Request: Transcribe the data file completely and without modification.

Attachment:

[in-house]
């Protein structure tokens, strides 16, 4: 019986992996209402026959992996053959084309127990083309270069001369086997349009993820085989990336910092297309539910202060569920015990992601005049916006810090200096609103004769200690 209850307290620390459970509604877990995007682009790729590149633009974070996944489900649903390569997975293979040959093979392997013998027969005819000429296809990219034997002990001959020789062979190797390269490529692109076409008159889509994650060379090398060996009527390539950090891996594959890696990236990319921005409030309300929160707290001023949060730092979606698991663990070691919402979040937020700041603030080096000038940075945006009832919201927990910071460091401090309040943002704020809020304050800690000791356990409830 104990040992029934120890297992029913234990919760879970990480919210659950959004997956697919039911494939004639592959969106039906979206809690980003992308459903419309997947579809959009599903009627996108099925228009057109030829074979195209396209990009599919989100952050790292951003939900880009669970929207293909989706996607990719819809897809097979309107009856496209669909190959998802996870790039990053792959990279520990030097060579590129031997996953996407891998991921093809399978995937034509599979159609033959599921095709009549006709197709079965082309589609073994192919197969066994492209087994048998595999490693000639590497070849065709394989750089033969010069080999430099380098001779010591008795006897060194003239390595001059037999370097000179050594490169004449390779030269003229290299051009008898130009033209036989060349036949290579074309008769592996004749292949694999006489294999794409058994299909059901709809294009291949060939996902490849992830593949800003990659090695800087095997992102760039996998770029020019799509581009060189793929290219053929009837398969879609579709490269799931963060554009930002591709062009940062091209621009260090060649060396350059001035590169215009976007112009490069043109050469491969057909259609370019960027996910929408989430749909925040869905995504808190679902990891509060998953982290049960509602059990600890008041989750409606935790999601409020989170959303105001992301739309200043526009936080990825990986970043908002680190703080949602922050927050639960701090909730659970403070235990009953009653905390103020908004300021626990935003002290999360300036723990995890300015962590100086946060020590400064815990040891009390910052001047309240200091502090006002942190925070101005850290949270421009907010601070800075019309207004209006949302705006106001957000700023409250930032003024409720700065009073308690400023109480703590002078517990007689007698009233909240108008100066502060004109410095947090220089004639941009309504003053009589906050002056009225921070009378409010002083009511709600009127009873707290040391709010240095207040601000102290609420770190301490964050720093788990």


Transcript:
[in-house]
């Protein structure tokens, strides 16, 4: 019986992996209402026959992996053959084309127990083309270069001369086997349009993820085989990336910092297309539910202060569920015990992601005049916006810090200096609103004769200690 209850307290620390459970509604877990995007682009790729590149633009974070996944489900649903390569997975293979040959093979392997013998027969005819000429296809990219034997002990001959020789062979190797390269490529692109076409008159889509994650060379090398060996009527390539950090891996594959890696990236990319921005409030309300929160707290001023949060730092979606698991663990070691919402979040937020700041603030080096000038940075945006009832919201927990910071460091401090309040943002704020809020304050800690000791356990409830 104990040992029934120890297992029913234990919760879970990480919210659950959004997956697919039911494939004639592959969106039906979206809690980003992308459903419309997947579809959009599903009627996108099925228009057109030829074979195209396209990009599919989100952050790292951003939900880009669970929207293909989706996607990719819809897809097979309107009856496209669909190959998802996870790039990053792959990279520990030097060579590129031997996953996407891998991921093809399978995937034509599979159609033959599921095709009549006709197709079965082309589609073994192919197969066994492209087994048998595999490693000639590497070849065709394989750089033969010069080999430099380098001779010591008795006897060194003239390595001059037999370097000179050594490169004449390779030269003229290299051009008898130009033209036989060349036949290579074309008769592996004749292949694999006489294999794409058994299909059901709809294009291949060939996902490849992830593949800003990659090695800087095997992102760039996998770029020019799509581009060189793929290219053929009837398969879609579709490269799931963060554009930002591709062009940062091209621009260090060649060396350059001035590169215009976007112009490069043109050469491969057909259609370019960027996910929408989430749909925040869905995504808190679902990891509060998953982290049960509602059990600890008041989750409606935790999601409020989170959303105001992301739309200043526009936080990825990986970043908002680190703080949602922050927050639960701090909730659970403070235990009953009653905390103020908004300021626990935003002290999360300036723990995890300015962590100086946060020590400064815990040891009390910052001047309240200091502090006002942190925070101005850290949270421009907010601070800075019309207004209006949302705006106001957000700023409250930032003024409720700065009073308690400023109480703590002078517990007689007698009233909240108008100066502060004109410095947090220089004639941009309504003053009589906050002056009225921070009378409010002083009511709600009127009873707290040391709010240095207040601000102290609420770190301490964050720093788990």